These areas are the most difficult and time-consuming to
repair, frequently requiring additional crews to hand-carry
poles and wires and climb poles while bucket trucks and auger
trucks are parked on the roadway because they cannot access
the locations where repairs need to be made.
“These labor-intensive repairs can sometimes take days and
pull resources from other restoration efforts,” Bradshaw said.
“Eliminating these difficult-to-repair locations will lead to a
significantly more-efficient restoration.”
Costs of undergrounding
In 2003, Hurricane Isabel left some customers without power
for two weeks. The Virginia State Corporation Commission
estimated the cost to underground the overhead electric distribution system in Virginia to be $83 billion. Bradshaw said
that cost has increased since then, especially when considering the advances in automated equipment currently used by
“Tap lines generally have fewer wires, smaller wires and
certainly less automation than main feeders,” he said. “So, we
shifted our focus from burying all distribution lines to concen-
trating on those that were most outage-prone. We believe that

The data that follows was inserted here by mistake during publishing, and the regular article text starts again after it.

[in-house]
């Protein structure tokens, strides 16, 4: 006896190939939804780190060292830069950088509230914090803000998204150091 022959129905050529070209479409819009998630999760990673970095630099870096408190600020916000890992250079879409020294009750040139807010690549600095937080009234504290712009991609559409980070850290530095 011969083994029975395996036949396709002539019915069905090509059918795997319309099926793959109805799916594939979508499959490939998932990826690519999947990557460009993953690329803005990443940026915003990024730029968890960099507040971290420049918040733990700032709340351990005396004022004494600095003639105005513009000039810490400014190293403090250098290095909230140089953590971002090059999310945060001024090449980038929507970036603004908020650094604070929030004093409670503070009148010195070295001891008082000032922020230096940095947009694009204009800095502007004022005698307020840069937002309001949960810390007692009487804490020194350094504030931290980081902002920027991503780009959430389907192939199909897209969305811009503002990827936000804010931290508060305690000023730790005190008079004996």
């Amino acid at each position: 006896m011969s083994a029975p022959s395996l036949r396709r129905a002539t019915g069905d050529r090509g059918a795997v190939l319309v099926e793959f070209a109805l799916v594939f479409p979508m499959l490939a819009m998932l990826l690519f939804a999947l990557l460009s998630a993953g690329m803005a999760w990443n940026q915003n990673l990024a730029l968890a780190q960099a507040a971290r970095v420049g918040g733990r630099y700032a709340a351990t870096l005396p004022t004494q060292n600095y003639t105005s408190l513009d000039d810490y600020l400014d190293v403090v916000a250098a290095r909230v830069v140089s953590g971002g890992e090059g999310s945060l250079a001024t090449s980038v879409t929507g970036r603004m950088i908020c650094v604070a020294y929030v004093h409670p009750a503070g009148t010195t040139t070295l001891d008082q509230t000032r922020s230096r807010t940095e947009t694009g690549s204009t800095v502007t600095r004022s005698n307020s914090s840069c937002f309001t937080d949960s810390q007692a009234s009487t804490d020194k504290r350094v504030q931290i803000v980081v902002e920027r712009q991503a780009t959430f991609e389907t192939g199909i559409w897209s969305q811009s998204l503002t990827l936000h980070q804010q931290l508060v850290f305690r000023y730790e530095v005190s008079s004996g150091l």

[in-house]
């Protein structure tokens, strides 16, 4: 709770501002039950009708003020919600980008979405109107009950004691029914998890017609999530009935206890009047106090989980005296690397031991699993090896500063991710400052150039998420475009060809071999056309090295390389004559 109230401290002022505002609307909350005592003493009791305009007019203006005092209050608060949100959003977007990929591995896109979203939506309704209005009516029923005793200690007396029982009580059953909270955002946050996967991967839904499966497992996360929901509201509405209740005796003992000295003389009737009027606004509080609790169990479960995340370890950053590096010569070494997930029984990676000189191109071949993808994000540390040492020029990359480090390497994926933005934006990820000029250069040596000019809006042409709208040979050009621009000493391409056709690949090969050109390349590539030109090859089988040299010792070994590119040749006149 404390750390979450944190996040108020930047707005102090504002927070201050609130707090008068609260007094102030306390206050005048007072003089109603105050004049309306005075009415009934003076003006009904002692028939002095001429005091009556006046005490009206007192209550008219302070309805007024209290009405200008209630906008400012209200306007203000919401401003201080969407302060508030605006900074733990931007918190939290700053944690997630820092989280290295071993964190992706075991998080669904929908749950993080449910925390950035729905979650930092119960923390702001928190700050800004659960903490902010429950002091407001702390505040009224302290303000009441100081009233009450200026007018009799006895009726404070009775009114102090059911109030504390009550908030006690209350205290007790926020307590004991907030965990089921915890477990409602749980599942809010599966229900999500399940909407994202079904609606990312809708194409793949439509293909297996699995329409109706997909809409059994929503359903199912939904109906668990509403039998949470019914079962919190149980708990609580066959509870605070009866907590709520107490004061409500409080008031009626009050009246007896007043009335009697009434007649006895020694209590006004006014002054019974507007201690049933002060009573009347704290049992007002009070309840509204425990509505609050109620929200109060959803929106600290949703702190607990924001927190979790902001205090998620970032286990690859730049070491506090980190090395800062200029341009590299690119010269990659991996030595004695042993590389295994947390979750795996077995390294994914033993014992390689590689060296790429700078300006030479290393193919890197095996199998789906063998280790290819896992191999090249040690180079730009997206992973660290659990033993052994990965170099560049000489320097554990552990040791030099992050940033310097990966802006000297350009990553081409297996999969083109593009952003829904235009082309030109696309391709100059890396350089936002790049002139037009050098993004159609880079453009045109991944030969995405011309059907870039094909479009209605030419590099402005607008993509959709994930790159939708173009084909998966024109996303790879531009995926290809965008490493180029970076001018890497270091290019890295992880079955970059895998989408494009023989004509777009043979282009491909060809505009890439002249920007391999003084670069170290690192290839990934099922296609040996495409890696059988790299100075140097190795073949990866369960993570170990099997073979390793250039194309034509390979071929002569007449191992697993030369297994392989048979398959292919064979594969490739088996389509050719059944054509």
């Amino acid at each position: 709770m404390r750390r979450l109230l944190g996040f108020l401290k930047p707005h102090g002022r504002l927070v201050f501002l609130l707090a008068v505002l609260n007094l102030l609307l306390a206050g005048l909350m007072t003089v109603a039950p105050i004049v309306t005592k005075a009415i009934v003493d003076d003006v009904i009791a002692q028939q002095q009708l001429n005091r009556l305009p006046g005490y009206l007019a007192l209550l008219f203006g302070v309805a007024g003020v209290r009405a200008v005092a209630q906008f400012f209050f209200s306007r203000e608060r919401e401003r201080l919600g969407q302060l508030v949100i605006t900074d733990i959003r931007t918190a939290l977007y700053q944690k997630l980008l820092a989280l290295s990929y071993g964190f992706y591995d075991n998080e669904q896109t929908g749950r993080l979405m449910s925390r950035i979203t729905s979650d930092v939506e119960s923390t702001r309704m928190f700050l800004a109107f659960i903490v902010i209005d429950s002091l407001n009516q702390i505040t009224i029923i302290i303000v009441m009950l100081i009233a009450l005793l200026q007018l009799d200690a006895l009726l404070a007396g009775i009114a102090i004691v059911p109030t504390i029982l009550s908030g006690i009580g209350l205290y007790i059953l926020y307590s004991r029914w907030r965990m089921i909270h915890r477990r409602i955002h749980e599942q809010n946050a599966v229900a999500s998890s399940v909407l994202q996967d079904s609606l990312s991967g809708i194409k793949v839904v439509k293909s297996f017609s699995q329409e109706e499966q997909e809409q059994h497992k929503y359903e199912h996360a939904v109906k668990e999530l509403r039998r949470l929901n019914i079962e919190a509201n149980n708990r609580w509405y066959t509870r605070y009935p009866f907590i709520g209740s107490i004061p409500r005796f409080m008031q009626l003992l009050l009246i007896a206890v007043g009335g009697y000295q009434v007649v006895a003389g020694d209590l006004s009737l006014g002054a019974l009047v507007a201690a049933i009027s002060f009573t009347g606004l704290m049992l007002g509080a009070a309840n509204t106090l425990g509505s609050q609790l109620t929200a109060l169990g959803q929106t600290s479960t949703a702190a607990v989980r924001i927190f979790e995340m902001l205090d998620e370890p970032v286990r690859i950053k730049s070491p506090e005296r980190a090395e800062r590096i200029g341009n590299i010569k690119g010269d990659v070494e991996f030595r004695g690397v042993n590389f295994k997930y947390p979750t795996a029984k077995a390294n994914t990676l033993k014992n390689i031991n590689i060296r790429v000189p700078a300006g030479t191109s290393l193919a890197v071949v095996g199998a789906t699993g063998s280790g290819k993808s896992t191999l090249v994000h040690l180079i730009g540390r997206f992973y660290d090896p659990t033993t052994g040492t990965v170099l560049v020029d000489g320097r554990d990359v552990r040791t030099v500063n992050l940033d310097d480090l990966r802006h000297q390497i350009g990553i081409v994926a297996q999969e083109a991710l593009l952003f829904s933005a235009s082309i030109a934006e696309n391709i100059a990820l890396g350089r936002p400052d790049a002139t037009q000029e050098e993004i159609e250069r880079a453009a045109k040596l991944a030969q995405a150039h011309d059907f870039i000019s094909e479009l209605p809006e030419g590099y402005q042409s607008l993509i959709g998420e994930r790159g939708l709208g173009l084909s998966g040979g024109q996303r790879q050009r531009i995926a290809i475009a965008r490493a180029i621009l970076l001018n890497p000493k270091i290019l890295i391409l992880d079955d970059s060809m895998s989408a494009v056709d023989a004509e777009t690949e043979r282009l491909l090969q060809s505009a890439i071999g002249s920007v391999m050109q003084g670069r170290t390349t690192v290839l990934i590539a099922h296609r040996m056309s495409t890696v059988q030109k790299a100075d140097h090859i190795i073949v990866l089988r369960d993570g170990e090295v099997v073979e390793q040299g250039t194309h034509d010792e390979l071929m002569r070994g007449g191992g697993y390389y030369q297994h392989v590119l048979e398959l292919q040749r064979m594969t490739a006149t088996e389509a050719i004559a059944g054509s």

a full-scale strategic underground program aimed at burying
only the most outage-prone tap lines (or approximately 4,000
miles) will cost about $2 billion, or less than 3 percent of the
‘underground everything’ estimate from 2005.”
To select areas to convert, Dominion Energy uses a data-
driven process that begins with a review of 10 years of outage
data for each tap line. The information is used to develop an
events-per-mile metric to ensure the selection of a group of tap
lines that have the greatest impact for the lowest cost.
“We take this data and then perform a site review to ensure
that the tap lines are indeed good candidates for conversion to
underground,” Bradshaw said.
Horizontal directional drilling (HDD) is heavily used.
“Directional drilling minimizes impact to our customers’ properties,” Bradshaw said. “This installation method, as
opposed to open trenching, has been key to customer acceptance and willingness to install underground lines in their area.
These projects serve established properties where customers
have installed sheds or built fences and planted gardens. The
Most of the cabling in Dominion Energy’s
undergrounding program is installed by
horizontal directional drilling.